Why would "disequilibrium dynamics" be important? I can think of several reasons.
Reason 1: The equilibrium may shift at about the same speed that convergence happens. If the economy is trying to hit a moving target, chaos will result. See this paper by Andrew Lo for a semi-technical explanation of why this true. (In math-speak, this happens when the rate of convergence, k, may be of the same order as the parameters governing the time-scale of the shock process.)
Reason 2: The equilibrium may not be stable. See this blog post by Jonathan Schlefer (whosebook I just ordered off of Amazon):In 1960 Herbert Scarf of Yale showed that [even the most ideal kind of] economy can cycle unstably. The picture steadily darkened. Seminal papers in the 1970s, one authored by [General Equilibrium inventor] Debreu, eliminated "any last forlorn hope," as the MIT theorist Franklin Fisher says, of proving that markets would move an economy toward equilibrium. Frank Hahn, a prominent Cambridge University theorist, sums up the matter: "We have no good reason to suppose that there are forces which lead the economy to equilibrium."In other words, the smooth convergence equation that Lucas wrote down may simply not be true.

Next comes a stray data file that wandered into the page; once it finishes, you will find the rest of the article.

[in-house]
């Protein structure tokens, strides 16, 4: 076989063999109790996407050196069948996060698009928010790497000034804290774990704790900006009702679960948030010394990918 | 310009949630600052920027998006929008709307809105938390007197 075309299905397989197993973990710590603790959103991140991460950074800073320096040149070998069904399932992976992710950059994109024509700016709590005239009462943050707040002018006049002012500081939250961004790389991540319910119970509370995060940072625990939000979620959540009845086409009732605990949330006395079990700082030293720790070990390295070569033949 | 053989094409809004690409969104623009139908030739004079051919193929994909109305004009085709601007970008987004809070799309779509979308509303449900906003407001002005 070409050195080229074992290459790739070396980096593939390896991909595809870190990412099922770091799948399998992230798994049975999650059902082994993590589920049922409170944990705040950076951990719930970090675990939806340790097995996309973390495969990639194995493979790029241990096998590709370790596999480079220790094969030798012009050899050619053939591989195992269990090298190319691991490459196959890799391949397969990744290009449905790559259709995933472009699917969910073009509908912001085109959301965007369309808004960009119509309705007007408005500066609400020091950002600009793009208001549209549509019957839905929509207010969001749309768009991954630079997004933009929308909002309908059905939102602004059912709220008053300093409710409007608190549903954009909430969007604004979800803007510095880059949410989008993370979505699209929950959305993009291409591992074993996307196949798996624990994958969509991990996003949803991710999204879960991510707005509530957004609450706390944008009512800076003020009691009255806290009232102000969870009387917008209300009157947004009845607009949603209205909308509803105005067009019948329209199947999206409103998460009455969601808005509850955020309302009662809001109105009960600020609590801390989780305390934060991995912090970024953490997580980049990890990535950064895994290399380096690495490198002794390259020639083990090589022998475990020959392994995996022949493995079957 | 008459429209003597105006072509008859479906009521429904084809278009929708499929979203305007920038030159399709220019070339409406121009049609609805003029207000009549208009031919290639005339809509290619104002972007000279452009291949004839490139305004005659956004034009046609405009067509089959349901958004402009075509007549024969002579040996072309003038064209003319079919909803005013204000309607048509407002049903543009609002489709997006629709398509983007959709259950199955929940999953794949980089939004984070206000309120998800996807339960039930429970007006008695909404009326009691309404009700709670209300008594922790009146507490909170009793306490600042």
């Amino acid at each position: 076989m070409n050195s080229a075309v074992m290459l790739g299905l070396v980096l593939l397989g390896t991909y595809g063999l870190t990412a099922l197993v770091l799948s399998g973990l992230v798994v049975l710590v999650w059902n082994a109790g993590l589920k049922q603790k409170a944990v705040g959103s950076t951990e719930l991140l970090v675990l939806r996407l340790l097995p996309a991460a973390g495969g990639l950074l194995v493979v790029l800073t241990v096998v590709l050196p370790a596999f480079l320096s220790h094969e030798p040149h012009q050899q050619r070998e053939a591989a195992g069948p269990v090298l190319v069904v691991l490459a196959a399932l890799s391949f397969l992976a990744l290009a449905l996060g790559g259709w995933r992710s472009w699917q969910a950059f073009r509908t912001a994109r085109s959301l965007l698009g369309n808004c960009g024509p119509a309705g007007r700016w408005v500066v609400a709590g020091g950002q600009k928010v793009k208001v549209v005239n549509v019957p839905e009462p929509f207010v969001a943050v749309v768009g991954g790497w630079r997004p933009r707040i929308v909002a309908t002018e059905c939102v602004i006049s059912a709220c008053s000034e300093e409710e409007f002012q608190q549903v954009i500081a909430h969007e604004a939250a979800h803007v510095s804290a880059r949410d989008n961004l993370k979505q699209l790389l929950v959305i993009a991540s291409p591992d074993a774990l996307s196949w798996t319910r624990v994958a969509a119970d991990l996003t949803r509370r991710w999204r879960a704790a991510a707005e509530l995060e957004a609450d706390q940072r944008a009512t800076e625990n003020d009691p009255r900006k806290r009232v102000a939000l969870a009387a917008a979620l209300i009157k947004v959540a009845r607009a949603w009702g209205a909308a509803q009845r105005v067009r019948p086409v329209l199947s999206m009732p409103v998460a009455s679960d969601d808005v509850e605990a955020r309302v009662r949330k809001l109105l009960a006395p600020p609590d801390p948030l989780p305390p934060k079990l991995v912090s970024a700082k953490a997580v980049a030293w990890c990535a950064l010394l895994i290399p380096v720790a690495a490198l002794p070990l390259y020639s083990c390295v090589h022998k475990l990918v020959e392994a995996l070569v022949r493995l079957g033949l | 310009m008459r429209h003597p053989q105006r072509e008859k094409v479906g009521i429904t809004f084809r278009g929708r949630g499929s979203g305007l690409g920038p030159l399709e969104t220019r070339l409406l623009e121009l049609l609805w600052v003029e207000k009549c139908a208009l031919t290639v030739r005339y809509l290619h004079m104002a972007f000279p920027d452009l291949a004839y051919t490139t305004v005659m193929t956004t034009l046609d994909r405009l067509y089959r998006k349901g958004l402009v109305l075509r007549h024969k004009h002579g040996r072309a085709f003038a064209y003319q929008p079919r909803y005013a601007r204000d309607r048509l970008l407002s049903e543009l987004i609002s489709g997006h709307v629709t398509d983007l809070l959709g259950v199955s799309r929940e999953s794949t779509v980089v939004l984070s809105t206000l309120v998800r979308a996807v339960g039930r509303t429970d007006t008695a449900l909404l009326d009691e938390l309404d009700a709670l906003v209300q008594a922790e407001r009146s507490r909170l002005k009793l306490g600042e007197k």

Reason 3 (the biggie): There may be multiple equilibria. You rarely see famous and influential DSGE papers with multiple equilibria, and when you do see them, there are usually only two equilibria. But I know of absolutely no reason why the real economy should have a unique equilibrium. And I know of absolutely no reason why the number of equilibrium in the economy should be small! But there seems to be a huge publication bias in favor of smaller number of equilibria (Roger Farmer's efforts notwithstanding). This annoys me.
Read the whole thing at NoahpinionDSGE vs. Weather Forecasting
by Noah Smith
(ht Mark Thoma)
(ht Mark Thoma)